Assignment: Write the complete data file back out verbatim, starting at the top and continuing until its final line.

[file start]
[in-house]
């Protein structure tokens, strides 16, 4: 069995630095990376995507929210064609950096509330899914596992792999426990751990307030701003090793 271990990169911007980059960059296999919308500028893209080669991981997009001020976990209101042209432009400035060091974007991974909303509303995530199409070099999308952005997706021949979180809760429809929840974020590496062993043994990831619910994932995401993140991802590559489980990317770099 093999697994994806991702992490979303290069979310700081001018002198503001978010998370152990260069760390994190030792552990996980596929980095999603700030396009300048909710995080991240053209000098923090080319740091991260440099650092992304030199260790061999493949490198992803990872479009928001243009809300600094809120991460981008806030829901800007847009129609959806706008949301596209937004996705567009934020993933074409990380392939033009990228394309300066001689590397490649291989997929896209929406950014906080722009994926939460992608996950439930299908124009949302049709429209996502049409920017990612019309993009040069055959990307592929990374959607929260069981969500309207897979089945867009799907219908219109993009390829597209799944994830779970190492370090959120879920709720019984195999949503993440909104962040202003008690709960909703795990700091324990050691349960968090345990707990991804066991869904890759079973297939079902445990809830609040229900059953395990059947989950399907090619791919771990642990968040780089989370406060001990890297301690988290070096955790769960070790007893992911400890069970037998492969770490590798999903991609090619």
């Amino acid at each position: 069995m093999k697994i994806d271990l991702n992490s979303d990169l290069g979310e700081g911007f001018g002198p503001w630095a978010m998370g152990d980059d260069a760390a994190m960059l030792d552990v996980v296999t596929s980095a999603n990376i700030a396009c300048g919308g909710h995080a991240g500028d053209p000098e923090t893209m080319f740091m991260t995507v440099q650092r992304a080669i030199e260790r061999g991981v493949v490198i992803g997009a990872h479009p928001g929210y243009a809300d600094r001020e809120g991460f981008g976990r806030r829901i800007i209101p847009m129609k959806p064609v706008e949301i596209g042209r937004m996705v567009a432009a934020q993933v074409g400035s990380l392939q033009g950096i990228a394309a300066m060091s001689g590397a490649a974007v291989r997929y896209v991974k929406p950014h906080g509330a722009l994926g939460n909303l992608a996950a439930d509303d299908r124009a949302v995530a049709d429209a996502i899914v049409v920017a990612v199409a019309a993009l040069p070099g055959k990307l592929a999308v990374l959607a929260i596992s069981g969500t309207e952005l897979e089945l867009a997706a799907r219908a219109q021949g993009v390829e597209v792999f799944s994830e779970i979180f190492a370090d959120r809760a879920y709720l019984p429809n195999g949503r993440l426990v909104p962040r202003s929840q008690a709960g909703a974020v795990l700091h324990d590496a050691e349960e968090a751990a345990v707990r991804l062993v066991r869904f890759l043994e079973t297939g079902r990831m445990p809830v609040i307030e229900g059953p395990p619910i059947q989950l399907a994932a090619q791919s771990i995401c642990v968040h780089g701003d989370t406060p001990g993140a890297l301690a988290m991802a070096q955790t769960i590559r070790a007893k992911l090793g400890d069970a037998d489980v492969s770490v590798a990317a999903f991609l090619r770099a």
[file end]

[in-house]
């Protein structure tokens, strides 16, 4: 069995630095990376995507929210064609950096509330899914596992792999426990751990307030701003090793 271990990169911007980059960059296999919308500028893209080669991981997009001020976990209101042209432009400035060091974007991974909303509303995530199409070099999308952005997706021949979180809760429809929840974020590496062993043994990831619910994932995401993140991802590559489980990317770099 093999697994994806991702992490979303290069979310700081001018002198503001978010998370152990260069760390994190030792552990996980596929980095999603700030396009300048909710995080991240053209000098923090080319740091991260440099650092992304030199260790061999493949490198992803990872479009928001243009809300600094809120991460981008806030829901800007847009129609959806706008949301596209937004996705567009934020993933074409990380392939033009990228394309300066001689590397490649291989997929896209929406950014906080722009994926939460992608996950439930299908124009949302049709429209996502049409920017990612019309993009040069055959990307592929990374959607929260069981969500309207897979089945867009799907219908219109993009390829597209799944994830779970190492370090959120879920709720019984195999949503993440909104962040202003008690709960909703795990700091324990050691349960968090345990707990991804066991869904890759079973297939079902445990809830609040229900059953395990059947989950399907090619791919771990642990968040780089989370406060001990890297301690988290070096955790769960070790007893992911400890069970037998492969770490590798999903991609090619």
């Amino acid at each position: 069995m093999k697994i994806d271990l991702n992490s979303d990169l290069g979310e700081g911007f001018g002198p503001w630095a978010m998370g152990d980059d260069a760390a994190m960059l030792d552990v996980v296999t596929s980095a999603n990376i700030a396009c300048g919308g909710h995080a991240g500028d053209p000098e923090t893209m080319f740091m991260t995507v440099q650092r992304a080669i030199e260790r061999g991981v493949v490198i992803g997009a990872h479009p928001g929210y243009a809300d600094r001020e809120g991460f981008g976990r806030r829901i800007i209101p847009m129609k959806p064609v706008e949301i596209g042209r937004m996705v567009a432009a934020q993933v074409g400035s990380l392939q033009g950096i990228a394309a300066m060091s001689g590397a490649a974007v291989r997929y896209v991974k929406p950014h906080g509330a722009l994926g939460n909303l992608a996950a439930d509303d299908r124009a949302v995530a049709d429209a996502i899914v049409v920017a990612v199409a019309a993009l040069p070099g055959k990307l592929a999308v990374l959607a929260i596992s069981g969500t309207e952005l897979e089945l867009a997706a799907r219908a219109q021949g993009v390829e597209v792999f799944s994830e779970i979180f190492a370090d959120r809760a879920y709720l019984p429809n195999g949503r993440l426990v909104p962040r202003s929840q008690a709960g909703a974020v795990l700091h324990d590496a050691e349960e968090a751990a345990v707990r991804l062993v066991r869904f890759l043994e079973t297939g079902r990831m445990p809830v609040i307030e229900g059953p395990p619910i059947q989950l399907a994932a090619q791919s771990i995401c642990v968040h780089g701003d989370t406060p001990g993140a890297l301690a988290m991802a070096q955790t769960i590559r070790a007893k992911l090793g400890d069970a037998d489980v492969s770490v590798a990317a999903f991609l090619r770099a």